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Energy Policy as the Solution to Climate Change

John KerryThe issue of climate change arose during Senator John Kerry’s confirmation hearing for Secretary of State yesterday and the senator provided several thoughtful comments. Senator John Barrasso initiated the discussion when he expressed concern that action on climate change “could do significant harm to the U.S. economy.” Senator Kerry replied thusly:

The solution to climate change is energy policy. And the opportunities of energy policy so vastly outweigh the downsides that you’re expressing concern about. I will spend a lot of time trying to persuade you and other colleagues of this. You want to do business and do well in America? We’ve got to get into the energy race. Other countries are in it… This is a place for us to recognize what other countries are doing and what our states that are growing are doing, which is there’s an extraordinary amount of opportunity in modernizing America’s energy grid.

First, Senator Kerry is absolutely right that the solution to climate change is energy policy. As Matthew Stepp and Jesse Jenkins detail in their Future of Global Climate Policy series, “To rapidly decarbonize the economy requires greatly accelerating the replacement of fossil fuels with low or zero-carbon clean energy substitutes.” Period.

Second, as the senator alludes, aggressively developing new clean energy technologies is not just about mitigating climate change – there are multiple long-term economic benefits. In fact, a clean energy race is ongoing and global competitors like China, Germany, and South Korea have invested billions in recent years in winning that race. Unfortunately, there are serious warning signs that America is losing.

To be sure, successfully fostering energy innovation will primarily involve domestic policy initiatives, such as institutional reform at the Energy Department, which will be out of the purview of the nation’s likely next chief diplomat. Nevertheless, Secretary of State Kerry can strike a blow for energy innovation by pressuring nations in general – and China in particular – to curtail their green mercantilist policies. As ITIF has consistently documented, China has wreaked havoc on the global clean energy market – and arguably acted against its own long-term interest – by employing a host of unfair trade practices to artificially boost its energy industry. Convincing the Chinese government to roll back mercantilist policies would help level the global playing field and thus boost efforts to innovate clean energy technologies that are both cost and performance competitive with conventional alternatives. Recognizing that energy policy is the solution to climate change, as Senator Kerry has done, is a step in the right direction. Recognizing that energy policy is the solution to climate change, as Senator Kerry has done, is a step in the right direction. The next step is designing and employing the right kinds of energy policy, both here in the United States and around the world.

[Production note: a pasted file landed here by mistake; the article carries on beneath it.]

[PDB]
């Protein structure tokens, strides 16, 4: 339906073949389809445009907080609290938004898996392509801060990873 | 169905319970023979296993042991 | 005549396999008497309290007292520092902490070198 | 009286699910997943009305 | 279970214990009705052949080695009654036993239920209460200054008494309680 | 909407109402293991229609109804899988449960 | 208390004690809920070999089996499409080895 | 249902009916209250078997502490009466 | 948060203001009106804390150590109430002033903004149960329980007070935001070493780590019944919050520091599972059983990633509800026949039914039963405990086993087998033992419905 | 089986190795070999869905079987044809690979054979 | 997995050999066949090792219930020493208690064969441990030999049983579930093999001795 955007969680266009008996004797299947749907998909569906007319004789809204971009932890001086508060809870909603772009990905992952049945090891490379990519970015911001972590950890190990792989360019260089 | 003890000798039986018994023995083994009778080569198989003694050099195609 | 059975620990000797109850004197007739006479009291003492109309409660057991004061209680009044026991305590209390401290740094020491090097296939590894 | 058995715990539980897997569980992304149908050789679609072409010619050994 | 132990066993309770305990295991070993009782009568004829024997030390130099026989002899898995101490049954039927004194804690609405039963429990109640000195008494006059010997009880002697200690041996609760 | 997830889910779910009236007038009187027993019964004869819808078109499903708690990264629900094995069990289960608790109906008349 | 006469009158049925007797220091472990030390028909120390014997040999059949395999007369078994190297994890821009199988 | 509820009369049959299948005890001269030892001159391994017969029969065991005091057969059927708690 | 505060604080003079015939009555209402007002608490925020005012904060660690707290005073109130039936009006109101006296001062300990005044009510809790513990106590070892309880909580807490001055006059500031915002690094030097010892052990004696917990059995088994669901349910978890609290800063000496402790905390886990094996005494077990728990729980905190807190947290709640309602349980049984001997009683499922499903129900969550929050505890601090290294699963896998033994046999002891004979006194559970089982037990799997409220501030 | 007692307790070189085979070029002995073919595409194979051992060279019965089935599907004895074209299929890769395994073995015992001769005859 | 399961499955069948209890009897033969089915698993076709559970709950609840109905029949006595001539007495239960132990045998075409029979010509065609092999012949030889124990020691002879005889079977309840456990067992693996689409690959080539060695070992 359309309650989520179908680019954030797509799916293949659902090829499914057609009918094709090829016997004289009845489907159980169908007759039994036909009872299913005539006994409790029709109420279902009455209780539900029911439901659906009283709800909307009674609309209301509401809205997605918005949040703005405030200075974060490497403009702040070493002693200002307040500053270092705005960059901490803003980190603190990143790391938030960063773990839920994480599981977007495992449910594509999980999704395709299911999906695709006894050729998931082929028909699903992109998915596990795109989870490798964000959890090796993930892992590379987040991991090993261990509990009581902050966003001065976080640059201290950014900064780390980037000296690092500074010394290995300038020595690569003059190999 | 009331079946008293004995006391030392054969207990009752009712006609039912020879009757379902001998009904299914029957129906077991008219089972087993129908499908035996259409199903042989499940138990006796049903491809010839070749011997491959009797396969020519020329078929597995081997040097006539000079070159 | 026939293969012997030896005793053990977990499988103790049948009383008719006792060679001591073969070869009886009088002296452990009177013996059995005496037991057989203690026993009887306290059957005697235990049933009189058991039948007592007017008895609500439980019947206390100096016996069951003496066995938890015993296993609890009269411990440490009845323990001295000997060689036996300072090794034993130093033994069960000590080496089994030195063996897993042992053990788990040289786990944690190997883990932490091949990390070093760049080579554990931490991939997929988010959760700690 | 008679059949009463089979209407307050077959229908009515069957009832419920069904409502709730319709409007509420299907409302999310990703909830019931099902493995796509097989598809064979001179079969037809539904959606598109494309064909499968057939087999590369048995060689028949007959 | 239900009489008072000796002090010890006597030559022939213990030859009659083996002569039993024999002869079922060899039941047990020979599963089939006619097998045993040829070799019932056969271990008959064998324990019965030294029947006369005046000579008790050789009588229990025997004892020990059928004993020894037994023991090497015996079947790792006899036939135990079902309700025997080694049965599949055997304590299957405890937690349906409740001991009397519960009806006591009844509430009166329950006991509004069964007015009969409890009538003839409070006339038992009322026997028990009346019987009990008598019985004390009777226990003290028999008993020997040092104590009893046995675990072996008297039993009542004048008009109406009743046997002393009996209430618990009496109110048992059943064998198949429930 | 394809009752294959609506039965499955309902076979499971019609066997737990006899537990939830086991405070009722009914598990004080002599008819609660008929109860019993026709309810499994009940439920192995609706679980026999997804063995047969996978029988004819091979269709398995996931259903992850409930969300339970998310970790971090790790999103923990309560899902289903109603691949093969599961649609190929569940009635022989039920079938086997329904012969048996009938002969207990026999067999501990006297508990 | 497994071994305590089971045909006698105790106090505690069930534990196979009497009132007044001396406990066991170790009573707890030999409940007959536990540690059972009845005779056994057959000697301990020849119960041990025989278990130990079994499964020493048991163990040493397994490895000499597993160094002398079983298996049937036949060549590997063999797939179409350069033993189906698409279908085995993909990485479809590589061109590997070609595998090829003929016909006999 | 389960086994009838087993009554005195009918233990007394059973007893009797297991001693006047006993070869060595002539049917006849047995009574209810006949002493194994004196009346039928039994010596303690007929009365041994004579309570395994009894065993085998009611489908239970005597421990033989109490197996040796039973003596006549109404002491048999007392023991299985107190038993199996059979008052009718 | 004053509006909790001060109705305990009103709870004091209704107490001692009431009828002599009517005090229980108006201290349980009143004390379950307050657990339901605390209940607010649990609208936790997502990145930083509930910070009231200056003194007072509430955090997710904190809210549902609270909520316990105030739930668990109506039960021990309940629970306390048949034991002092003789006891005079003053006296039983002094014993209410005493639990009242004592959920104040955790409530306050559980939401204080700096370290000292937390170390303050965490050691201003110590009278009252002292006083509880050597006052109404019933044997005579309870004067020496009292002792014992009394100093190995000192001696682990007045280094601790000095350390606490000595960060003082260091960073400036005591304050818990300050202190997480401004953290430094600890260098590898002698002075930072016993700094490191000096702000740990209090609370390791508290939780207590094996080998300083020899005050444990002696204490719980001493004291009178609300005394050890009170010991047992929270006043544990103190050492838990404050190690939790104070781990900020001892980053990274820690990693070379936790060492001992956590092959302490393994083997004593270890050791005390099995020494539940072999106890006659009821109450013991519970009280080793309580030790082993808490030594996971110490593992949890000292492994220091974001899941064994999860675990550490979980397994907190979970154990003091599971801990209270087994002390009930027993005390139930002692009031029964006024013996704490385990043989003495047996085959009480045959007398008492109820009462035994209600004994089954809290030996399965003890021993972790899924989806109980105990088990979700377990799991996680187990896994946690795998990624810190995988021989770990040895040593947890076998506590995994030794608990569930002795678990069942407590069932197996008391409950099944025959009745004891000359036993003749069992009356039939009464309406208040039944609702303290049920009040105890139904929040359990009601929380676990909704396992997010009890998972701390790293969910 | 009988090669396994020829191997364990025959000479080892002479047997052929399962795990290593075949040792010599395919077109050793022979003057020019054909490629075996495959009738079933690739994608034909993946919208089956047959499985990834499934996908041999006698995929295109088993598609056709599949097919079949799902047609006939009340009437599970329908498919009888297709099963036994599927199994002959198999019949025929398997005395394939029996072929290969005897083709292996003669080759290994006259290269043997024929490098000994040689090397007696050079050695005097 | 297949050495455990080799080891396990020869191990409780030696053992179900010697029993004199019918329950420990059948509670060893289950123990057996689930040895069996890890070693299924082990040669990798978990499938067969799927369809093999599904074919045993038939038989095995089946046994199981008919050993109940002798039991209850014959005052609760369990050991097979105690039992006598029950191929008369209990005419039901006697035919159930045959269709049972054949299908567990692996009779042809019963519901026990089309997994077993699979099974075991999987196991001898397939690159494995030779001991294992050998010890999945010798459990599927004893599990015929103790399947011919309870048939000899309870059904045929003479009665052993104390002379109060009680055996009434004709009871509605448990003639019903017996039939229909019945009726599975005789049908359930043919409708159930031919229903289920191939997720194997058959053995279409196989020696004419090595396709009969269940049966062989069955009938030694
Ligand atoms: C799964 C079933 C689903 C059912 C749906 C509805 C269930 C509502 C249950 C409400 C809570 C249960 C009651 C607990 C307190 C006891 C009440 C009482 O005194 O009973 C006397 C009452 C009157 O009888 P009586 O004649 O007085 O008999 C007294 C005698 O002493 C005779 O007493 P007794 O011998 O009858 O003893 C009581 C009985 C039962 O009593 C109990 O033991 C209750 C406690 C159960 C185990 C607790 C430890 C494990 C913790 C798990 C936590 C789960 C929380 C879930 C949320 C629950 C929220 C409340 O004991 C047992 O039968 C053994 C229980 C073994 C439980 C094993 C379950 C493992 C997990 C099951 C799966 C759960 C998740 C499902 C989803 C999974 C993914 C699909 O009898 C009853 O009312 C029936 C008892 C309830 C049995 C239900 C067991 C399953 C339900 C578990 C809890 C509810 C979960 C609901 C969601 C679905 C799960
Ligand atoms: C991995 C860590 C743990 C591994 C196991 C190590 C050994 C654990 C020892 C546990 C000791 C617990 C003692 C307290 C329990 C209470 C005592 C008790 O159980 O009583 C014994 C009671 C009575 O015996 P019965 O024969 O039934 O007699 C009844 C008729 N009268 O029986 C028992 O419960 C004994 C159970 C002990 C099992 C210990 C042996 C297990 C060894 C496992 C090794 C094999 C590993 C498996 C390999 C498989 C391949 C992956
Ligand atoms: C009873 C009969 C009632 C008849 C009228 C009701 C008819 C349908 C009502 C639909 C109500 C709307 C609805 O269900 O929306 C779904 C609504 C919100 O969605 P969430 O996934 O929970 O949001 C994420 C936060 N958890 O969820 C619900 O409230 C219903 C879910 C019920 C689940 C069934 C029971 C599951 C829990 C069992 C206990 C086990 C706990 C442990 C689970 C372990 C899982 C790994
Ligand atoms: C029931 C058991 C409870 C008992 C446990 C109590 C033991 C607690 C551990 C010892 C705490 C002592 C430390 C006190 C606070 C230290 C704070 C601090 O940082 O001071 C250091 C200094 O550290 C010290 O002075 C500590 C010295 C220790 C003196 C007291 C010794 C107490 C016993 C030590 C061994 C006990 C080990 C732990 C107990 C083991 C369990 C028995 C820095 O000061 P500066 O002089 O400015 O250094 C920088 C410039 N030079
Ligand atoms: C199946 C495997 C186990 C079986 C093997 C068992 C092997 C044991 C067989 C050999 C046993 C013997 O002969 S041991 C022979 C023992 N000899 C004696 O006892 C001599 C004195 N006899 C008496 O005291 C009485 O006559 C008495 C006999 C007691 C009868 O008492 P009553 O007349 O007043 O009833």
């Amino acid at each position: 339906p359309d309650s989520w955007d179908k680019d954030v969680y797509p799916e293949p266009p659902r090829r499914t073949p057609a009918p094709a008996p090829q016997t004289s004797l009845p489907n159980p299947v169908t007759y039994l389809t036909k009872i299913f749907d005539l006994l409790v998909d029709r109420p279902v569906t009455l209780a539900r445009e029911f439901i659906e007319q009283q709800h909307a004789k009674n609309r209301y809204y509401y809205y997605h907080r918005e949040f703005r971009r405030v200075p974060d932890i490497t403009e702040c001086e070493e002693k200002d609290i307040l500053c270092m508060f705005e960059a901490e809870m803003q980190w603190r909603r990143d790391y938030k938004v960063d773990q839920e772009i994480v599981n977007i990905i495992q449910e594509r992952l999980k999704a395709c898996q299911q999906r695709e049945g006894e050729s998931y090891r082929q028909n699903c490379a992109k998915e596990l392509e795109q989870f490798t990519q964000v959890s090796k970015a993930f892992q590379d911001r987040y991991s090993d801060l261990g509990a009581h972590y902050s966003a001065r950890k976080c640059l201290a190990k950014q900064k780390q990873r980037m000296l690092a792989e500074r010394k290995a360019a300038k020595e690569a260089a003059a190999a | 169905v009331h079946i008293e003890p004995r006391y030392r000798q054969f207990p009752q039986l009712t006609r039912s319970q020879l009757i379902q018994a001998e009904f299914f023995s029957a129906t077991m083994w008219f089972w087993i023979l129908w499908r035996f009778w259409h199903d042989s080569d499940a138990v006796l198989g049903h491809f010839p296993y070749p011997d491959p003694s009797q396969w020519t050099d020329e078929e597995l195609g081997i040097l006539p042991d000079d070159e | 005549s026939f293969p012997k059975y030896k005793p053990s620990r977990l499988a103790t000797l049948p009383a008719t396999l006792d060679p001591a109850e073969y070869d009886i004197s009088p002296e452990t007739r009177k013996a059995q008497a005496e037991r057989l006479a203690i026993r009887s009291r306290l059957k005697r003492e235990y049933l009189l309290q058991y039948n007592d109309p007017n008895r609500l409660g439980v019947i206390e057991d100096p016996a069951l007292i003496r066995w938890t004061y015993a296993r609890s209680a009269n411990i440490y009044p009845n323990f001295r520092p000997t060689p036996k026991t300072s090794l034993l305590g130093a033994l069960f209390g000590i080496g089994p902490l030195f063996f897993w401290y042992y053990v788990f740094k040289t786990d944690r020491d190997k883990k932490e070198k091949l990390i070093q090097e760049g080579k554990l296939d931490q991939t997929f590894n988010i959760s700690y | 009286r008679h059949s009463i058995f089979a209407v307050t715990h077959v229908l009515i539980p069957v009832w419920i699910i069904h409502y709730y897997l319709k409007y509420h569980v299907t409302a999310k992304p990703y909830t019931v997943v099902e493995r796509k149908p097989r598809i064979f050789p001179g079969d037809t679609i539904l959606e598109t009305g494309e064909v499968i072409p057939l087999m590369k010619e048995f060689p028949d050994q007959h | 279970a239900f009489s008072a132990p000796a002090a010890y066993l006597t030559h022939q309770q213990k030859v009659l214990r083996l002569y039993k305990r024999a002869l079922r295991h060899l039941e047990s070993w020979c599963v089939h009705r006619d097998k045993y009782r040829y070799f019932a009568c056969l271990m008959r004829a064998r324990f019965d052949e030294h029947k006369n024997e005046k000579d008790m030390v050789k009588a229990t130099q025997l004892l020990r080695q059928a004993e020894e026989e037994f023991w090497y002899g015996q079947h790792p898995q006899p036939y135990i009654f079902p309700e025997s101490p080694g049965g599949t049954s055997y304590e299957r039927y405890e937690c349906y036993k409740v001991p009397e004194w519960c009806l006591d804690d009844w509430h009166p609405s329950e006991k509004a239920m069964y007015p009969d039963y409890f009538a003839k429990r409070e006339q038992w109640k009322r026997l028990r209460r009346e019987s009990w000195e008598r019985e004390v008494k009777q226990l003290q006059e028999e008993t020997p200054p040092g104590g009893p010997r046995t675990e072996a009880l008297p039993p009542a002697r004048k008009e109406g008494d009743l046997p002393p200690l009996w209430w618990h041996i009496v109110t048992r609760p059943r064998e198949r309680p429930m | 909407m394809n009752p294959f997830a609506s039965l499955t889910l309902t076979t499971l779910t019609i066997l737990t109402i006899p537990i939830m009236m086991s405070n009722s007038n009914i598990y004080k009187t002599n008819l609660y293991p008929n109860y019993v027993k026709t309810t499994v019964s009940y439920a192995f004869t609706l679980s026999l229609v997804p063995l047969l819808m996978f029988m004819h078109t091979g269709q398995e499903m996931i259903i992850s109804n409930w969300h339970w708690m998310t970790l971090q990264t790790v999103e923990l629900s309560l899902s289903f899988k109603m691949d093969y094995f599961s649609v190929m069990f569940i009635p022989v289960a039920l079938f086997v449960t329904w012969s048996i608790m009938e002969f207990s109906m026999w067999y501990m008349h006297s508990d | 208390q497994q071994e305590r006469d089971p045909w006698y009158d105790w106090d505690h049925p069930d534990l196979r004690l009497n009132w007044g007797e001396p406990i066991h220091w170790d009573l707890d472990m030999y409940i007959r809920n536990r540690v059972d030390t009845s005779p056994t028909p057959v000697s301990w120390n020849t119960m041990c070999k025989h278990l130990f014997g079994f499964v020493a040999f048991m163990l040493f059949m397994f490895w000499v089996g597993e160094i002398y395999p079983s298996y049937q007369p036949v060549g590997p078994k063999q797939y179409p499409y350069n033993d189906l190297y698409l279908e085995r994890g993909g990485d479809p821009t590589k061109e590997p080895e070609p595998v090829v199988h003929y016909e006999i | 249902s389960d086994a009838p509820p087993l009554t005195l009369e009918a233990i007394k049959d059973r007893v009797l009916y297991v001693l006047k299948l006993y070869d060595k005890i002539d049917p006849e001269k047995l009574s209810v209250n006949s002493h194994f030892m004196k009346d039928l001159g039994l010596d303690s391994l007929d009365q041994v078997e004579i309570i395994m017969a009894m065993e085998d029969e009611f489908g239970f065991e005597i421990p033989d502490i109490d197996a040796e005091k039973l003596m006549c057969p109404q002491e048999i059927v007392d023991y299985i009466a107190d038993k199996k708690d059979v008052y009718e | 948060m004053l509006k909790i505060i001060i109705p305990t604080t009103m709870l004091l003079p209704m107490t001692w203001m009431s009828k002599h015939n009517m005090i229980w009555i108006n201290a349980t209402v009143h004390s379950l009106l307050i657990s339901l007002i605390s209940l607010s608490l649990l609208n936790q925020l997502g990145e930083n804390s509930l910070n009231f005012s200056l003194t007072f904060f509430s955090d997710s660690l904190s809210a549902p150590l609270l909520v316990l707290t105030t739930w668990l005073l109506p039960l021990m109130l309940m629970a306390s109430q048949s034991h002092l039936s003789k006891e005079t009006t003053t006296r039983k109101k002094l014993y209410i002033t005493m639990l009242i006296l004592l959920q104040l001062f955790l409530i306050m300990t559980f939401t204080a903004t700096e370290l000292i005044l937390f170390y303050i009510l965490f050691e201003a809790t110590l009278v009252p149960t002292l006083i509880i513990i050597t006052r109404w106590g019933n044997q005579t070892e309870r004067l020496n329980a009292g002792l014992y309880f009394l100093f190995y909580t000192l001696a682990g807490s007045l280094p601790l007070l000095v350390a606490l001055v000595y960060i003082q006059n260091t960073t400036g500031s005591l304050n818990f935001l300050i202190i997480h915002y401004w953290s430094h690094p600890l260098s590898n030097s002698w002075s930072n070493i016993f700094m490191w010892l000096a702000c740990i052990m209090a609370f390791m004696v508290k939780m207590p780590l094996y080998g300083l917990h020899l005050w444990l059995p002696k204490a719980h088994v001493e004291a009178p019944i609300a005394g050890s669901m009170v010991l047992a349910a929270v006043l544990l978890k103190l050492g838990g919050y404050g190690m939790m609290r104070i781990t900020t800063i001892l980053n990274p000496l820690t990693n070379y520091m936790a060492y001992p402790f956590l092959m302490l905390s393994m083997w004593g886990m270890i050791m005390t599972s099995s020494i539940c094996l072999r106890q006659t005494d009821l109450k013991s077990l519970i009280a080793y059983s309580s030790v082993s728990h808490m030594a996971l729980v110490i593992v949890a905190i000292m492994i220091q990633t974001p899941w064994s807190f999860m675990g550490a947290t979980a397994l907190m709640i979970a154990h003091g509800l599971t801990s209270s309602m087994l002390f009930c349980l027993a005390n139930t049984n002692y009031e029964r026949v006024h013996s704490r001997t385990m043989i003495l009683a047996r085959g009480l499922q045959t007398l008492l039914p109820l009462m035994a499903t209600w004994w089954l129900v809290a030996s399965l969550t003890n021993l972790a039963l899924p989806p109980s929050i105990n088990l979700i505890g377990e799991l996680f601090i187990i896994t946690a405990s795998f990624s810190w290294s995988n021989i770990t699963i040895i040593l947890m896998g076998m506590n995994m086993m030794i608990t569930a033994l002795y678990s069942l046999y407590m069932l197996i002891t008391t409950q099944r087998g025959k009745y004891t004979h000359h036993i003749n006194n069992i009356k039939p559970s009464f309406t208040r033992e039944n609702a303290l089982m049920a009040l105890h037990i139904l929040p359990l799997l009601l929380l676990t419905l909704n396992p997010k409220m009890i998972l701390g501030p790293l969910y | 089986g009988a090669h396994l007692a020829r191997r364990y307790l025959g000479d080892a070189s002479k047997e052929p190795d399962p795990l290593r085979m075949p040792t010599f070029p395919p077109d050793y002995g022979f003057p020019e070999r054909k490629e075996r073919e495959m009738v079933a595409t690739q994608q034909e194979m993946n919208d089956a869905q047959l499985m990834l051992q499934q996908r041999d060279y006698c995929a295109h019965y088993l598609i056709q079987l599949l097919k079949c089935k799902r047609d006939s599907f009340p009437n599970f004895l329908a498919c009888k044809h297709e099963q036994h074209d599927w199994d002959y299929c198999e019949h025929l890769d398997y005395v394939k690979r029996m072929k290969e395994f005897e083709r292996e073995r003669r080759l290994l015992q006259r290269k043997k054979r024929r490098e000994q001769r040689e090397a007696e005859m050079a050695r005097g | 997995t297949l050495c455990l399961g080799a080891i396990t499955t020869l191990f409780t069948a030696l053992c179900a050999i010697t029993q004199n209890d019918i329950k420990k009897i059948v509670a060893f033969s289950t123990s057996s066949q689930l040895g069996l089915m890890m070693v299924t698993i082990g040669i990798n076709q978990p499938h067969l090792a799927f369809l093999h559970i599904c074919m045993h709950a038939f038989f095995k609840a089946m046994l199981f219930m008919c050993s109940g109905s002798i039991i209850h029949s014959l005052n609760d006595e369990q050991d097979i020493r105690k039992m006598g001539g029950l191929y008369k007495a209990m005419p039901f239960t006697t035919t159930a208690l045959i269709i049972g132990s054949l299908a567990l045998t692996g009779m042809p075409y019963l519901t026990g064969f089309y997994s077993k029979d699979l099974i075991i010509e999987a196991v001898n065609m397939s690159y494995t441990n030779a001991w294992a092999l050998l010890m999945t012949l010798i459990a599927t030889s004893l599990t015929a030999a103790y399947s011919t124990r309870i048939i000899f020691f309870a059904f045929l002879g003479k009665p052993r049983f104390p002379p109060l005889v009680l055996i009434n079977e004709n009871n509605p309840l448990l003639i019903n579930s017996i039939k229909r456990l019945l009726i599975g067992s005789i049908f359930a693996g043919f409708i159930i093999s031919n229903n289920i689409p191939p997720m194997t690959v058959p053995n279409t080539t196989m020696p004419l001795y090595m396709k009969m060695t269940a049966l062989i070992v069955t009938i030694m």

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Jessee McBroom's picture
Jessee McBroom on Jan 27, 2013 12:20 pm GMT

The Solutions To Climate Change can certainly come from a Nations' Energy Policy. Just as any Nations' Energy Policy can and probably will affect the Solutions to Climate Change.

Randy Voges's picture
Randy Voges on Jan 27, 2013 2:47 pm GMT

Get off the hopium and stop using the word 'solution' in the context of a policy discussion.  No matter what 'solution' you dream up, you are immediately confronted with multiple problems, even if your 'solution' is to do nothing.  The right term is 'tradeoffs', because all policies will come with undesirable but unavoidable consequences that must be mitigated for effective policy.  Period.

Chris Cook's picture
Chris Cook on Jan 31, 2013 11:03 pm GMT

Kerry is absolutely correct, and the best example is Denmark, who while increasing GDP by 78% since 1980, have kept energy consumption flat and cut carbon fuel use and hence emissions.

They have achieved this through mandating a 'least energy cost' rather than 'least $ cost' approach, and while introducing renewable energy (and creating profitable businesses such as Vestas in so doing) have invested massively through community co-ops in capturing heat from energy generation, and also in heat storage.

In jurisdictions such as the UK, 'least £ cost' has given us the Dash for Gas and poor energy security from reliance upon the likes of Qatar and Gazprom. 

But with a bit of lateral financial thinking direct 'Peer to Asset' investment in energy savings through 'gas loans' (ie units retunable in payment for gas) could change the game.



Peter Grossman's picture
Peter Grossman on Feb 1, 2013 2:16 pm GMT

It's hard to think of an approach more wrongheaded than the one John Kerry recommended and that is endorsed in this post.  Consider the last energy bill that was touted as a big step toward a solution for energy and CO2 mitigation.  That one, passed in late 2007, backed by most Republicans and Democrats (including President Bush and Senator Obama), has saddled us with the Renewable Fuel Standard, which has done little to reduce CO2 emissions and has produced many unanticipated bad effects. That seems inevitable when energy policy is supposed to be a cure-all. I have a more radical idea: How about an energy policy that deals with energy and a climate policy that deals with climate?

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